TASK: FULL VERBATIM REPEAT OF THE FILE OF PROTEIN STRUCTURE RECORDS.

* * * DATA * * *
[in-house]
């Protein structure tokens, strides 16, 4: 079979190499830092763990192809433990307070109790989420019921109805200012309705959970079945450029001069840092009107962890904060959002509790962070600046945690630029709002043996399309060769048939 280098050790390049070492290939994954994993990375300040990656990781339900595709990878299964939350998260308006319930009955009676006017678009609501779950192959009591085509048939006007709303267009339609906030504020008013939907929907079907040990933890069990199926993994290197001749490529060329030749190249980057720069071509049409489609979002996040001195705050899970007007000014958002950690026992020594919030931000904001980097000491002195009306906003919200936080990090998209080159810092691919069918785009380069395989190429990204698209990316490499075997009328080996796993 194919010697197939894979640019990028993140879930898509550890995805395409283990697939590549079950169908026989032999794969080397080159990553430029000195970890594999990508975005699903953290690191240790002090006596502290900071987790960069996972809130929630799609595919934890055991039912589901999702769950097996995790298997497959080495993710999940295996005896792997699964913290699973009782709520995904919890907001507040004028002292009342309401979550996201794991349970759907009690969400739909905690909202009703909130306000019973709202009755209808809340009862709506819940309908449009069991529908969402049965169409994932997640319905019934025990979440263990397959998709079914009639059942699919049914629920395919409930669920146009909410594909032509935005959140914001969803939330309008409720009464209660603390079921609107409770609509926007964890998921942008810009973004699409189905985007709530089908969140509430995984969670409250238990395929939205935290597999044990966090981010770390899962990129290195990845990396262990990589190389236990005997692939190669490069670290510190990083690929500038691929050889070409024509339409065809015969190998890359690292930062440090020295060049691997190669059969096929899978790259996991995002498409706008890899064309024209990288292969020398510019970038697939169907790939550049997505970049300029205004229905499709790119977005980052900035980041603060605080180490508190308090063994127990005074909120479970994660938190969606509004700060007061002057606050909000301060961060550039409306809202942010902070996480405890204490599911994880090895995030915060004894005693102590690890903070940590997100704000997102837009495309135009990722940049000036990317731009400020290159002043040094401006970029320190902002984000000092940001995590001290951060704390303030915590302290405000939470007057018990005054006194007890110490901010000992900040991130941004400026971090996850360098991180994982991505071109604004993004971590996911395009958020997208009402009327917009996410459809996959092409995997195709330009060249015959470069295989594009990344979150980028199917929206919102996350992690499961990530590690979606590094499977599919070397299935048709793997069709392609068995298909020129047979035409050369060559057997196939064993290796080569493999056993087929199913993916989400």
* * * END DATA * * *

[in-house]
């Protein structure tokens, strides 16, 4: 079979190499830092763990192809433990307070109790989420019921109805200012309705959970079945450029001069840092009107962890904060959002509790962070600046945690630029709002043996399309060769048939 280098050790390049070492290939994954994993990375300040990656990781339900595709990878299964939350998260308006319930009955009676006017678009609501779950192959009591085509048939006007709303267009339609906030504020008013939907929907079907040990933890069990199926993994290197001749490529060329030749190249980057720069071509049409489609979002996040001195705050899970007007000014958002950690026992020594919030931000904001980097000491002195009306906003919200936080990090998209080159810092691919069918785009380069395989190429990204698209990316490499075997009328080996796993 194919010697197939894979640019990028993140879930898509550890995805395409283990697939590549079950169908026989032999794969080397080159990553430029000195970890594999990508975005699903953290690191240790002090006596502290900071987790960069996972809130929630799609595919934890055991039912589901999702769950097996995790298997497959080495993710999940295996005896792997699964913290699973009782709520995904919890907001507040004028002292009342309401979550996201794991349970759907009690969400739909905690909202009703909130306000019973709202009755209808809340009862709506819940309908449009069991529908969402049965169409994932997640319905019934025990979440263990397959998709079914009639059942699919049914629920395919409930669920146009909410594909032509935005959140914001969803939330309008409720009464209660603390079921609107409770609509926007964890998921942008810009973004699409189905985007709530089908969140509430995984969670409250238990395929939205935290597999044990966090981010770390899962990129290195990845990396262990990589190389236990005997692939190669490069670290510190990083690929500038691929050889070409024509339409065809015969190998890359690292930062440090020295060049691997190669059969096929899978790259996991995002498409706008890899064309024209990288292969020398510019970038697939169907790939550049997505970049300029205004229905499709790119977005980052900035980041603060605080180490508190308090063994127990005074909120479970994660938190969606509004700060007061002057606050909000301060961060550039409306809202942010902070996480405890204490599911994880090895995030915060004894005693102590690890903070940590997100704000997102837009495309135009990722940049000036990317731009400020290159002043040094401006970029320190902002984000000092940001995590001290951060704390303030915590302290405000939470007057018990005054006194007890110490901010000992900040991130941004400026971090996850360098991180994982991505071109604004993004971590996911395009958020997208009402009327917009996410459809996959092409995997195709330009060249015959470069295989594009990344979150980028199917929206919102996350992690499961990530590690979606590094499977599919070397299935048709793997069709392609068995298909020129047979035409050369060559057997196939064993290796080569493999056993087929199913993916989400």